|Japan Food Town banner in Wisma Atria. Just keep going up the escalators to the fourth floor.|
Japan Food Town is set to offer authentic Japanese cuisine straight from Japan from 16 July 2016. The food hall, on the 4th level of Isetan Singapore (near Food Republic, basically above Starbucks) at Wisma Atria mall, is the first of a series of Japan Food Towns planned around the world.
|Look upwards to see the washi paper ceiling decor, |
which is meant to evoke steam rising
from a cooking stove.
The 20,075 sq ft space seats roughly 628 guests at any one time. The interior was designed to bring out ‘ma’ (間), a modern Japanese sense of space. Japan Food Town flew in traditional Sakan (左官) craftsmen to create textures that mimic natural materials such as stone and copper from plaster. Prior to Japan Food Town, the Sakan craft could only be found in Japan. Kitchen tools such as plates and bowls arranged in between outlets add to the anticipation for the outstanding food served.
The health-conscious will be interested to learn that Japan Food Town has an official gourmet rice that is a healthier choice, in use by more than half of the tenants. Kinme Mai (金芽米) from the Toyo Rice Corporation has a smooth, creamy texture and a subtle fragrance that complements other foods very nicely.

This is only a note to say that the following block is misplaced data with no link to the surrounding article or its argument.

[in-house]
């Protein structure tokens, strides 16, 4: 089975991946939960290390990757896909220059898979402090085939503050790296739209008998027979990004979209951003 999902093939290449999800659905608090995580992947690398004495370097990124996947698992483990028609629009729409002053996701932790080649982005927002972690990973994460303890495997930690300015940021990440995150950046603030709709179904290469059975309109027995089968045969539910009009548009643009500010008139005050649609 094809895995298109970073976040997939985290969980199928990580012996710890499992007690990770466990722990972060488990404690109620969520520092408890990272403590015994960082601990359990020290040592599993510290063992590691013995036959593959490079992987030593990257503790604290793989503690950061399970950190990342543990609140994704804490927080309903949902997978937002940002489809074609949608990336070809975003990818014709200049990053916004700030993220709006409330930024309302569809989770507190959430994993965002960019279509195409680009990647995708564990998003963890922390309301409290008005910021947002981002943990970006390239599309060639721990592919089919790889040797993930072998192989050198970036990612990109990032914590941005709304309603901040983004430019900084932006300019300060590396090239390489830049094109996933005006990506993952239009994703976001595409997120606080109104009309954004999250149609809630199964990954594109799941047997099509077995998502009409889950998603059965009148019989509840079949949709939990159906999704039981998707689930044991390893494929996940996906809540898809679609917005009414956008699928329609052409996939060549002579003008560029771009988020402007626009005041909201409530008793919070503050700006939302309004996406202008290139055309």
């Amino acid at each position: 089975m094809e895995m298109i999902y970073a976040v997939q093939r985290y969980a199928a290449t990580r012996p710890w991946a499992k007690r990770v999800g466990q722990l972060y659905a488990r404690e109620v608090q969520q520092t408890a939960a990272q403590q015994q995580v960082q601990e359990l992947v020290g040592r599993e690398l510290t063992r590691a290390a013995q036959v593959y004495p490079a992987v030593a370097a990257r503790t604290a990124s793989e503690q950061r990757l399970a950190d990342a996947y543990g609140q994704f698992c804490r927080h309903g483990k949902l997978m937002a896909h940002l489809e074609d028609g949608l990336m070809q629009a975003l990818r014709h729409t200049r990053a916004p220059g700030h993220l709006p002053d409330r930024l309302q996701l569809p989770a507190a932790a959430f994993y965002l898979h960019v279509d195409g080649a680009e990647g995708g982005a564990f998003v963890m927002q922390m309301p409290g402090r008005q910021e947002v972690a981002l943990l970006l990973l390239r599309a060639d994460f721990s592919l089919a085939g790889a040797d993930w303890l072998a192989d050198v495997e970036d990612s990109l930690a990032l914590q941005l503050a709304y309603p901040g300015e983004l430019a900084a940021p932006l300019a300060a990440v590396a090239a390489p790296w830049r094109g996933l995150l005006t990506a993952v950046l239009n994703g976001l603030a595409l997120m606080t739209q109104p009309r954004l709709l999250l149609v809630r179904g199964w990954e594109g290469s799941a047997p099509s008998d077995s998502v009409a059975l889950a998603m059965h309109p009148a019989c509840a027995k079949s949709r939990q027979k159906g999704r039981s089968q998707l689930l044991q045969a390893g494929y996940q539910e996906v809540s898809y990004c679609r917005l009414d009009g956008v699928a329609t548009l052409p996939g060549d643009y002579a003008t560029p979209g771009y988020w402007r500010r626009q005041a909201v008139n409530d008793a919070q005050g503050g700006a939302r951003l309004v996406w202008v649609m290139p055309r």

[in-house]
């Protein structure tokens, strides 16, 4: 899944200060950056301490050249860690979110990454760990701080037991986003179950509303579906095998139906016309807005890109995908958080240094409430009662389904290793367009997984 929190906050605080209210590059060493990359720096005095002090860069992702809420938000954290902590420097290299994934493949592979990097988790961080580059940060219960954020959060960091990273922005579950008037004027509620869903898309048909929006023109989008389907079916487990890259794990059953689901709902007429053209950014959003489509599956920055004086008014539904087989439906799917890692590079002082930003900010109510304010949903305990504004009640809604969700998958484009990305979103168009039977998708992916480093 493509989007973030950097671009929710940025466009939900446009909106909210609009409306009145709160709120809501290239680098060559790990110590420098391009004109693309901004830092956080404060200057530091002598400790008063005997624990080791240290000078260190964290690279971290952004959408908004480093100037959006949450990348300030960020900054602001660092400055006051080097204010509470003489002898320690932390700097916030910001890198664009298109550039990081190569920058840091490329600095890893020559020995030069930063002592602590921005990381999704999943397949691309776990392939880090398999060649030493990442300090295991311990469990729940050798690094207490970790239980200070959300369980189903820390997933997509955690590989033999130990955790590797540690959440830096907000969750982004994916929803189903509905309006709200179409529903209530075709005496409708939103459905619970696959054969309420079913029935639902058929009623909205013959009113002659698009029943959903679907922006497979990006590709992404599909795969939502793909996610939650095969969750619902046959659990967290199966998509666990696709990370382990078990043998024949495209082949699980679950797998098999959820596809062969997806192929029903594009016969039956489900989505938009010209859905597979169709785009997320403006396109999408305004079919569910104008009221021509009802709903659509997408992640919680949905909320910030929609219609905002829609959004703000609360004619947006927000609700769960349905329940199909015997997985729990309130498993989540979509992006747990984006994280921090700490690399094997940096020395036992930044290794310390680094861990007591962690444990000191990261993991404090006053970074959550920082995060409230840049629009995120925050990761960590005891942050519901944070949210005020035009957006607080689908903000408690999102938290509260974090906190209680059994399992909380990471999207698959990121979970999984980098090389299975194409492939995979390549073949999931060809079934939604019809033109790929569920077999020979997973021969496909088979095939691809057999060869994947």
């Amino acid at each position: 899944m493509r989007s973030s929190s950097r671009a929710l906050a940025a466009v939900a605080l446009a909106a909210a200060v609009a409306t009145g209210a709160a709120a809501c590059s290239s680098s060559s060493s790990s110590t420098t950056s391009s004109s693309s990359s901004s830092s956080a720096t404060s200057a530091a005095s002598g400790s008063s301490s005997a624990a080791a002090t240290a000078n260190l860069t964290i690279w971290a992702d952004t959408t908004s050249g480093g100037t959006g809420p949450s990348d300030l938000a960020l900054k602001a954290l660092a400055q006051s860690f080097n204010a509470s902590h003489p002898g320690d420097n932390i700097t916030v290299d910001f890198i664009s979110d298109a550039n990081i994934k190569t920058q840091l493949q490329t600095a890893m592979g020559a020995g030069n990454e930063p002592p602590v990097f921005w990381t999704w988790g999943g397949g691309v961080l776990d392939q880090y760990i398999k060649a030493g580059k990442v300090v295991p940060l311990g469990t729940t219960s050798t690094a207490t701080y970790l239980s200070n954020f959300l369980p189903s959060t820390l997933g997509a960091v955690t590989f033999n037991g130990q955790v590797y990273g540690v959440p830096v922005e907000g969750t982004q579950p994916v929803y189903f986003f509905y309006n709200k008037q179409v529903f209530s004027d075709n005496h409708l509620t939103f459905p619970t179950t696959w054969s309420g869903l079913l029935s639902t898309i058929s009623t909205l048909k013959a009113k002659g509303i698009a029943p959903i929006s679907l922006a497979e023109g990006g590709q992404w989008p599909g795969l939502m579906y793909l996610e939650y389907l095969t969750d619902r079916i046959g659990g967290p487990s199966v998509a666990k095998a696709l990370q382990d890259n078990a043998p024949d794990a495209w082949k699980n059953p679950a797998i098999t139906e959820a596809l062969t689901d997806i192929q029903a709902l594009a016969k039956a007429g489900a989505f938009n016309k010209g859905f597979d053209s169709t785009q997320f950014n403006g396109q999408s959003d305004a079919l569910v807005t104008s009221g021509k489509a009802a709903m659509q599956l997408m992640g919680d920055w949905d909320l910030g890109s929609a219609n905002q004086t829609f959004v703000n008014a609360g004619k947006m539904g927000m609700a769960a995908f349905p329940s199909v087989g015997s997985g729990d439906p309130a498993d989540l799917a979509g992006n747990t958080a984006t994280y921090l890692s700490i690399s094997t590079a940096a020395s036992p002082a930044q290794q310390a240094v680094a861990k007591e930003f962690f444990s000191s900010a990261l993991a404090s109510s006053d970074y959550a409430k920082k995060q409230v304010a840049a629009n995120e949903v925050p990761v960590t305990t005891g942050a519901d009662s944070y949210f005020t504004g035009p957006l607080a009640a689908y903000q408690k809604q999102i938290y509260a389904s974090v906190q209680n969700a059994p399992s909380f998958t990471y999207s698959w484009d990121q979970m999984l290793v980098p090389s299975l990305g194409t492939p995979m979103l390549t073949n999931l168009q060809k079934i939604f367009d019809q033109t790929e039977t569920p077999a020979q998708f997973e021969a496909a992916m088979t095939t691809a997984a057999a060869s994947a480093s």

A special polishing technique ensures that the rice retains most of the healthy components which are often stripped away by traditional techniques, such as fibre, vitamins and minerals. The gold rice germ (kinme) is retained. According to Toyo Rice, Kinme Mai contains roughly 10% fewer calories than an eequivalent amount of white rice. Restaurants offering Kinme Mai will have a sign prominently featured at their entrances.
|Sushi table lady at the opening of Japan Food |
All tenants are taking advantage of the logistics services, sometimes on a daily basis, to import more than half of ingredients they require. Diners can thus enjoy Kinme Mai as well as Matsusaka beef (松阪牛), and Kindai (近畿) maguro (bluefin tuna) to Singapore. The bulk procurement slashes shipping expenses by roughly 50%, enabling Japan Food Town to keep its menus at an affordable range.
Japan Food Town features a nice selection of casual dining outlets offering quality Japanese cuisine at affordable prices. Each restaurant has been hand-picked based on its strong reputation and rich heritage, and is exclusive to the food hall. Almost all of the brands are new to Singapore. The tenants include:
Hokkaido island’s unique geographical location, in the north of Japan, means access to the best of both sea and land. Hokkaido Izakaya has been certified by the Hokkaido City Council to promote Hokkaido produce in Singapore.